See F. M. Stenton, Anglo-Saxon England (3d ed. 1971).
(died July 796) One of the most powerful kings in Anglo-Saxon England. He became king of Mercia (757–796) after seizing power during a civil war. He extended his rule over most of southern England and married his daughters to the rulers of Wessex and Northumbria. Eager to form European diplomatic ties, Offa signed a commercial treaty with Charlemagne (796) and allowed the pope to increase his control over the English church. He built Offa's Dyke to divide Mercia from Welsh lands.
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It is still generally accepted that much of the earthwork can be attributed to Offa, King of Mercia from 757 to 796. Its structure is not that of a mutual boundary between the Mercians on the one side and the men of Powys on the other. The earthwork was dug with the displaced soil piled into a bank on the Mercian (eastern) side. Where the earthwork encounters hills, it goes to the west of them, constantly providing an open view into Wales. The implication must be that this was an earthwork built by Mercia as a defence against attacks or raids from Powys.
Offa was one of the great rulers of Anglo-Saxon times, though his reign is often overlooked owing to a limitation in source material. That he was able to raise the manpower and resources to construct such an earthwork as Offa's Dyke is testament to his power. It is likely that some form of 'service' system was used to construct the Dyke, with men from certain areas of land being required to build a certain length of the wall. This can be seen alongside the normal services that had to be offered to kings. A document exists from around this period known as Tribal Hidage, which makes some assessment of how land was distributed in the 8th century. Though there is little evidence to associate the document with the Dyke, it is possible that both the Dyke and the document stem from a common practice.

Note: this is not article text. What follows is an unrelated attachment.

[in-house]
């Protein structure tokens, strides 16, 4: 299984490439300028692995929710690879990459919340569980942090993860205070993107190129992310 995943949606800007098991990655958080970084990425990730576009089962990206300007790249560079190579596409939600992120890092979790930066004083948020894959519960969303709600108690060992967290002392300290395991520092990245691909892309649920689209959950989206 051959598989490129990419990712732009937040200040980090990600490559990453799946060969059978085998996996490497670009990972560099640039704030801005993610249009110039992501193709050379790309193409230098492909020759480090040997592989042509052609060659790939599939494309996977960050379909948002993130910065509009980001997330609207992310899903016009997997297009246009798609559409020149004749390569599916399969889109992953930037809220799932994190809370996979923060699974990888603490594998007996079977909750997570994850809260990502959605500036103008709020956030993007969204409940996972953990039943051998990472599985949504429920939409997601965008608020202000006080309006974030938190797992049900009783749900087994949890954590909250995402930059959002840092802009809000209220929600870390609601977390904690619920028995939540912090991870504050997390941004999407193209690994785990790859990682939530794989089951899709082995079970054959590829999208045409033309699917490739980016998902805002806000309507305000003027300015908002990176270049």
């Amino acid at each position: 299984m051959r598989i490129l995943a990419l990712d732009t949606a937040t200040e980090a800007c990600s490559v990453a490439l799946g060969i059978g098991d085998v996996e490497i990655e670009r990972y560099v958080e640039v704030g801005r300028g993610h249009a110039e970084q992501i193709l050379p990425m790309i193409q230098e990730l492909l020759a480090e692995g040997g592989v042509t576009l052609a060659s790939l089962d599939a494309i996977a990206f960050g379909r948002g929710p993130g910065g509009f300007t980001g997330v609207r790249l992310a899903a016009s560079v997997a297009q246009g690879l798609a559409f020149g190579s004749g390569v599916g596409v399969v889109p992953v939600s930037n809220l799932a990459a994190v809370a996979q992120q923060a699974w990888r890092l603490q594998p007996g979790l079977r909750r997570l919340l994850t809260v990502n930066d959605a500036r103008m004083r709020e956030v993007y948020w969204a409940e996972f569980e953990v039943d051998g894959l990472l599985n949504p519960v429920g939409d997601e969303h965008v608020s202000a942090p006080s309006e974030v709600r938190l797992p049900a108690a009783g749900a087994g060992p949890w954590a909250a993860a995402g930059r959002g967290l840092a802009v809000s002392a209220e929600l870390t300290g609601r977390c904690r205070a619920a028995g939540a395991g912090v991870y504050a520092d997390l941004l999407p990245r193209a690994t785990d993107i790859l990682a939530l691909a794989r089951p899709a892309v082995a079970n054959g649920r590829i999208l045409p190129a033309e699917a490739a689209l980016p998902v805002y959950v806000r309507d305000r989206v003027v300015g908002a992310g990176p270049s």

The late 9th- and early 10th-century writer Asser informed us that 'there was in Mercia in fairly recent time a certain vigorous king called Offa, who terrified all the neighbouring kings and provinces around him, and who had a great dyke built between Wales and Mercia from sea to sea' (Asser, Life of Alfred, 14). The last four words are vital: historians and archaeologists coming to the Dyke have had Asser in their hand, looking for an earthwork 'from sea to sea'. Sir Cyril Fox completed the first major survey of the Dyke (Fox 1955), and, in agreement with Asser, saw the Dyke as running from the estuary of the River Dee in the north to the River Wye in the south (approximately 150 miles, or 240 km). It was understood by him that the dyke was not continuous, being built only in areas where natural barriers did not already exist.
Frank Stenton, the Anglo-Saxon historian of his day, accepted Fox's description, and wrote the introduction to Fox's account of the Dyke. Though Fox's work has now been to some extent revised, it remains a vital record of how areas of the Dyke, now destroyed, existed in 1931.
The Offa's Dyke Centre is a purpose-built information centre based in the town of Knighton, situated on Offa's Dyke on the border between England (Shropshire) and Wales (Powys). Some of the best remains of the 8th century earthworks can be seen just a two-minute walk from the centre.
[I]t was customary for the English to cut off the ears of every Welshman who was found to the east of the dyke, and for the Welsh to hang every Englishman whom they found to the west of it.|4=George Borrow, Wild Wales [from folklore]
Today, the England-Wales border still mostly follows the dyke through the Welsh Marches. It has a cultural significance, symbolising the separation between the two, similar to the symbolism of Hadrian's Wall between England and Scotland in the Scottish Marches.